- There were three very similar hardcore style matches on this show. Why? Did all three of these fights need to be hardcore? Did all three of these matches need to happen on this show? There is no economy of gimmick use in TNA and by the end of the show, I was numb to almost everything in the main event.
- Samoa Joe and Magnus had a decent walk-and-brawl match. I did not love any portion of it and the finish was weak, but the match itself was entertaining.
- Joe vs. Magnus was the only match thus far in the TNA Championship tournament not to have a video package before it. Why not? They have some great history to play off of.
- This was the Turning Point pseudo-pay-per-view event. It made me question whether pseudo-pay-per-views were necessary. Why not just have these three big matches main event three episodes of Impact Wrestling? Instead of making one week the most important week of the month, start building towards weekly main events. The formula would make every Impact episode important.
- The biggest question to come out of the Bad Influence and Joe Park segment was where all the blood came from. I need to know.
- It was pretty cool to see indie standout Candice LaRae answer Gail Kim's open challenge. LaRae can work better than almost any woman I've seen. She is a great talent and TNA would be wise to sign her soon. I was hoping she would be the plucky babyface to finally knock Gail off in a month or two, but her appearance here was enough for me.
- As soon as Gunner promised to have Storm's back the whole world knew what was going to happen.
- Roode vs. Storm could have easily main evented an episode of Impact. It was another good hardcore brawl.
- Why was it not explained until halfway through the match that a "Florida Death Match" is basically a Last Man Standing match?
- Gunner or Storm will turn coming out of this angle to break up their team, which lasted less than a year. TNA really hates having tag teams on their roster, don't they?
- Touring Sam Shaw's apartment and seeing his "art book" (which I think most artists would call a sketchbook or a portfolio) were not the ideas I had in mind when I had high hopes for the "Impact 365" gimmick.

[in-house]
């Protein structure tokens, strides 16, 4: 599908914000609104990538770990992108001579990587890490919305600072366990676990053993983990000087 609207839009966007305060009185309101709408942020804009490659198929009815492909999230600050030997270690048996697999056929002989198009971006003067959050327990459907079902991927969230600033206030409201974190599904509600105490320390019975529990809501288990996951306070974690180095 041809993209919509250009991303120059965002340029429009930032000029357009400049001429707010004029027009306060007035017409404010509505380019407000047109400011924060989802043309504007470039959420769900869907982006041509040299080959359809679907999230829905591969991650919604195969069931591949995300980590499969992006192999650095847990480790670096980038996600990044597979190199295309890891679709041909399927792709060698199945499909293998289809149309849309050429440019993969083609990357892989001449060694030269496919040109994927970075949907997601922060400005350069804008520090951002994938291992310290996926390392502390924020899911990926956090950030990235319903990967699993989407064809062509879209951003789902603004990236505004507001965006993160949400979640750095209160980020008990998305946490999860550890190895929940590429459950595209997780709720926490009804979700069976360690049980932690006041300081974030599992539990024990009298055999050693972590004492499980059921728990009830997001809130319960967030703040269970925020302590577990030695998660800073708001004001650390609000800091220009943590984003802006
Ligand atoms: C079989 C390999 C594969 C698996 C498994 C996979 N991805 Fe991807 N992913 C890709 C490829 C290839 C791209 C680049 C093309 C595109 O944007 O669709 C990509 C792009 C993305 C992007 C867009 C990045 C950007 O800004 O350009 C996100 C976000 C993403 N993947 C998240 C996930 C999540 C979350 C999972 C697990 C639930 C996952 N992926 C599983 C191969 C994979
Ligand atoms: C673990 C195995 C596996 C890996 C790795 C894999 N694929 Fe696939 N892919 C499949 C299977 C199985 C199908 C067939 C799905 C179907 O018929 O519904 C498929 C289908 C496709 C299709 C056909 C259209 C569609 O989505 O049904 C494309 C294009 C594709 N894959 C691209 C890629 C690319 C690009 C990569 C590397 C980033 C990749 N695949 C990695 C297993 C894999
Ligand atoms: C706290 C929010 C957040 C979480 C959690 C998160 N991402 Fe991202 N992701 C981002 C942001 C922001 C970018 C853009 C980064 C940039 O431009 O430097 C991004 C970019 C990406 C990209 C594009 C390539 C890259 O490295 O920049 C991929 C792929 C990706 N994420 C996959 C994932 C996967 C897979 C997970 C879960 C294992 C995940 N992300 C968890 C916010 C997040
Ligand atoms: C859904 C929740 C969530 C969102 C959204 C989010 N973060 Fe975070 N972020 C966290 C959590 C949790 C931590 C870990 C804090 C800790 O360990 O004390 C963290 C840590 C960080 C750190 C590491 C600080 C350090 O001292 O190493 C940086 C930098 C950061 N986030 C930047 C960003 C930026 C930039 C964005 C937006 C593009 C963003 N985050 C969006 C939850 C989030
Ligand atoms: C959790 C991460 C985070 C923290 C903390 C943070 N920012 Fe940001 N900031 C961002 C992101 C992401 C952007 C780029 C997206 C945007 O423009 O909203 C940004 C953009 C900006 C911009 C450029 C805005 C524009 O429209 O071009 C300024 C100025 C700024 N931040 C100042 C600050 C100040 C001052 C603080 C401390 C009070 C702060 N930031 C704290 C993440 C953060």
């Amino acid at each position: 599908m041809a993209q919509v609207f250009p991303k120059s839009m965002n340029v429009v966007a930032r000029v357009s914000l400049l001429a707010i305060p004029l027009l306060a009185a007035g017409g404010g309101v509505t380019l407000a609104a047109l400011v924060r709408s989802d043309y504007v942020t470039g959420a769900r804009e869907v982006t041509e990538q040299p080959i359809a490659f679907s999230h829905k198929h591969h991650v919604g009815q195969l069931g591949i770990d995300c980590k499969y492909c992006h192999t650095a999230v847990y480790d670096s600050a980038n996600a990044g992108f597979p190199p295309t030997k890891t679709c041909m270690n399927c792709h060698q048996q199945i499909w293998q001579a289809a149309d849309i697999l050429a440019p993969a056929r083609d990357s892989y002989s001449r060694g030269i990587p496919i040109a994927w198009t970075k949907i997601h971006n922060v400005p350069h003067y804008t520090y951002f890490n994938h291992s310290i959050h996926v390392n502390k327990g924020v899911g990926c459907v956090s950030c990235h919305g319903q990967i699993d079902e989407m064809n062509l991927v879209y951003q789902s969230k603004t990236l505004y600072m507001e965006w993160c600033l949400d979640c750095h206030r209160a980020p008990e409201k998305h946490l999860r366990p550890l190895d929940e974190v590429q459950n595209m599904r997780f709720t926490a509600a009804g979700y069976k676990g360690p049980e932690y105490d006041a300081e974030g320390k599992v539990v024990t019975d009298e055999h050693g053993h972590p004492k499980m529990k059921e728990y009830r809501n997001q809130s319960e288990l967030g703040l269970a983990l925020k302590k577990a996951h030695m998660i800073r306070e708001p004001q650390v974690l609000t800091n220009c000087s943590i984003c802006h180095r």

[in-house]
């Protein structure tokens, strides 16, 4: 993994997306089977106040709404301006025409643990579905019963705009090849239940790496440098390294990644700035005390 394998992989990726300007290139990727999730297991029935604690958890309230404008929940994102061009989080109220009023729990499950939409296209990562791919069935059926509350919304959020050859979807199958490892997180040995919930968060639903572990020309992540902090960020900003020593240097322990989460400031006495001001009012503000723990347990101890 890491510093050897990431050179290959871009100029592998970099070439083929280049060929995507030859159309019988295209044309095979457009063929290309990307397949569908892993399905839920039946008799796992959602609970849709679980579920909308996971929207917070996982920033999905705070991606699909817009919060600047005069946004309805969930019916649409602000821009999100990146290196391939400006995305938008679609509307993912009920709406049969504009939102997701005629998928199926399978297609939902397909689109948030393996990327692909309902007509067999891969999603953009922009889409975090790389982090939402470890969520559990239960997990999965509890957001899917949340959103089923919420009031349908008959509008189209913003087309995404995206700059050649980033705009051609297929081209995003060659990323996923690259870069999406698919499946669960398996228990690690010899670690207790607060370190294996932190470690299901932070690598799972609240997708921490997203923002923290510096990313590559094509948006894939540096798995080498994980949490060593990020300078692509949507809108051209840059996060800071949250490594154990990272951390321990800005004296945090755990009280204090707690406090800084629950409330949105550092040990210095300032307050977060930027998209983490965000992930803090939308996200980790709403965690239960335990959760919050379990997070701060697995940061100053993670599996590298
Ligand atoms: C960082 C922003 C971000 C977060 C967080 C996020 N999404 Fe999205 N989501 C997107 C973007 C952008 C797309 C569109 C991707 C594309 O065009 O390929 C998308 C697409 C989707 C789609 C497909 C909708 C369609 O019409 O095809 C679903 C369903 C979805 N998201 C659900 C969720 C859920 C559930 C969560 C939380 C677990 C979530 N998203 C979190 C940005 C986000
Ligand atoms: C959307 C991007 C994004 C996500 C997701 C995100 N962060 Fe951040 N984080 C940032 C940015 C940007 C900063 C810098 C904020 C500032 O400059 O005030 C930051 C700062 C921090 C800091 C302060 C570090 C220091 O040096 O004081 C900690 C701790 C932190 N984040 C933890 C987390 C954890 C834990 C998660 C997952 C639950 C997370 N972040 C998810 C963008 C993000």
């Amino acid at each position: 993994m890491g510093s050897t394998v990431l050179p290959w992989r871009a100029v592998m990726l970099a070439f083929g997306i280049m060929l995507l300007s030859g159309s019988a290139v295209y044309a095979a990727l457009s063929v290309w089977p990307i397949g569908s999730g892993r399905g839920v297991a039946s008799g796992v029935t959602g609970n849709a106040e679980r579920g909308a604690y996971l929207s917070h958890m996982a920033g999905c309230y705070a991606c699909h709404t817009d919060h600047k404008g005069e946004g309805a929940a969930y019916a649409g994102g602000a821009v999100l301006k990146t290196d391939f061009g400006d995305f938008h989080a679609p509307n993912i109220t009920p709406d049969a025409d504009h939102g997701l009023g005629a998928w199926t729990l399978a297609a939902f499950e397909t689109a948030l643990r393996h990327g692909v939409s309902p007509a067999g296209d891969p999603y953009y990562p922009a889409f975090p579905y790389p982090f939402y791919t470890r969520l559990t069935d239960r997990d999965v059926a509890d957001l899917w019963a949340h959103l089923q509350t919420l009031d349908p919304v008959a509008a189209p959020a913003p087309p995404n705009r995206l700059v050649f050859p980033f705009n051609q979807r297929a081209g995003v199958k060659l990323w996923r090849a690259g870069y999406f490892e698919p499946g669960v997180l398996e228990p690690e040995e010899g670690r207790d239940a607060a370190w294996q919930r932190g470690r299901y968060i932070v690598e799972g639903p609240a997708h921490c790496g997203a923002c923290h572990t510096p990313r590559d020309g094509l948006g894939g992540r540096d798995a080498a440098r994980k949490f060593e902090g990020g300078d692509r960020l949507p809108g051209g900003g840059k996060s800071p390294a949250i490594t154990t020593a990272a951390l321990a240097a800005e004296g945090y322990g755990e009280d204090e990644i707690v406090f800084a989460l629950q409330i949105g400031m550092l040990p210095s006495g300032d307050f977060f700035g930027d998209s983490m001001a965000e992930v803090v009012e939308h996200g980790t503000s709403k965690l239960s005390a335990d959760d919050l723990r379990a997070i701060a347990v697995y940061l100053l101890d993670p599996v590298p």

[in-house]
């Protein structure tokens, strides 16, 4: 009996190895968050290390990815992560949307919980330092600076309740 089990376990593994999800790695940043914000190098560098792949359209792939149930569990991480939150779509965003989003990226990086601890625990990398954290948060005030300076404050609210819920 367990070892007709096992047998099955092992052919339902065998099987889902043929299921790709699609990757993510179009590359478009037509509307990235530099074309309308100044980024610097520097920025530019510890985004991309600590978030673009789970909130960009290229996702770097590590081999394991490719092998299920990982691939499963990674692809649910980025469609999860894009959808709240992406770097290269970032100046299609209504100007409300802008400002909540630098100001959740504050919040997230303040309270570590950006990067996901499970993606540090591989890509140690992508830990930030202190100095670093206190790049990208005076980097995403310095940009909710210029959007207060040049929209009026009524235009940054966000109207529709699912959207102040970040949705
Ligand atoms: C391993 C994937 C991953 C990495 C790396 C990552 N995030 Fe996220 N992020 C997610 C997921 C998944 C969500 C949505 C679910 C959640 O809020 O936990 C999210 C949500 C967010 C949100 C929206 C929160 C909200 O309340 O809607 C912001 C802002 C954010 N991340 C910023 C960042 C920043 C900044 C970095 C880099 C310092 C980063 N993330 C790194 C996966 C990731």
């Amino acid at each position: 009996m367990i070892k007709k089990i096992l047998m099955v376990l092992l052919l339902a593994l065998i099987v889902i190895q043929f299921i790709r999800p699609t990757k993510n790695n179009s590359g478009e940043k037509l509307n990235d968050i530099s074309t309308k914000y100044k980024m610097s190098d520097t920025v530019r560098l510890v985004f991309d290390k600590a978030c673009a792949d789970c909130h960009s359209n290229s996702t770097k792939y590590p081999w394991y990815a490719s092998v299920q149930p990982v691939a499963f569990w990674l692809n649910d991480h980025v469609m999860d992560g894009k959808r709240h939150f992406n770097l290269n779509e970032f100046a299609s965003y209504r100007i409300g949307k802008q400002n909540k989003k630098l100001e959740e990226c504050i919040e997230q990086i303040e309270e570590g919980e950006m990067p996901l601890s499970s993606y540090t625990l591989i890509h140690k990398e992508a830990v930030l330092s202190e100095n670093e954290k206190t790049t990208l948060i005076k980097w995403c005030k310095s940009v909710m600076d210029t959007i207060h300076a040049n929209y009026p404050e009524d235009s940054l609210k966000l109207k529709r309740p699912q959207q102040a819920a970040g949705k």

- EC3 continued his undefeated push by beating Shark Boy, who is still pretending to be Steve Austin. This was a basic squash. I'm getting ready to see more from EC3, including a little more character development.
- TNA's Survivor Series style match actually seems more compelling than Survivor Series itself does.
- Anderson vs. Bully Ray suffered from being the third hardcore match of the night and from taking lace about three months after the Aces and Eights had any impact. I understand why they kept the group on life support and I give TNA credit for pushing someone by ending the faction, but it wasn't as compelling as it could have been.
- Anderson has quite a nice leather vest collection.
There was no reason for the three big matches on this show to all take place here. There was no reason for this show to be called "Turning Point" or for it to be presented as any more than just an Impact episode. I understand the pseudo-pay-per-view concept for themed shows like Destination X, but it doesn't work here. This show suffered from having three hardcore matches.
TNA's storytelling philosophy is a weak one and I don't trust it to get better at this moment. It's a shame, because they have a chance to be so much better, but they refuse to take advantage of it.
So, what did you think of the show? Agree? Disagree? Either way, feel free to email me at firstname.lastname@example.org or to follow me and interact on twitter at twitter.com/itswilltime.
Pruett's Pause: TNA Impact Wrestling - Why "pulling back the curtain" is an idiotic philosophy, Turning Point contains a little too much hardcore and not enough purpose, and the end of the Aces & 8's
Nov 22, 2013 - 02:37 PM
Nov 22, 2013 - 02:37 PM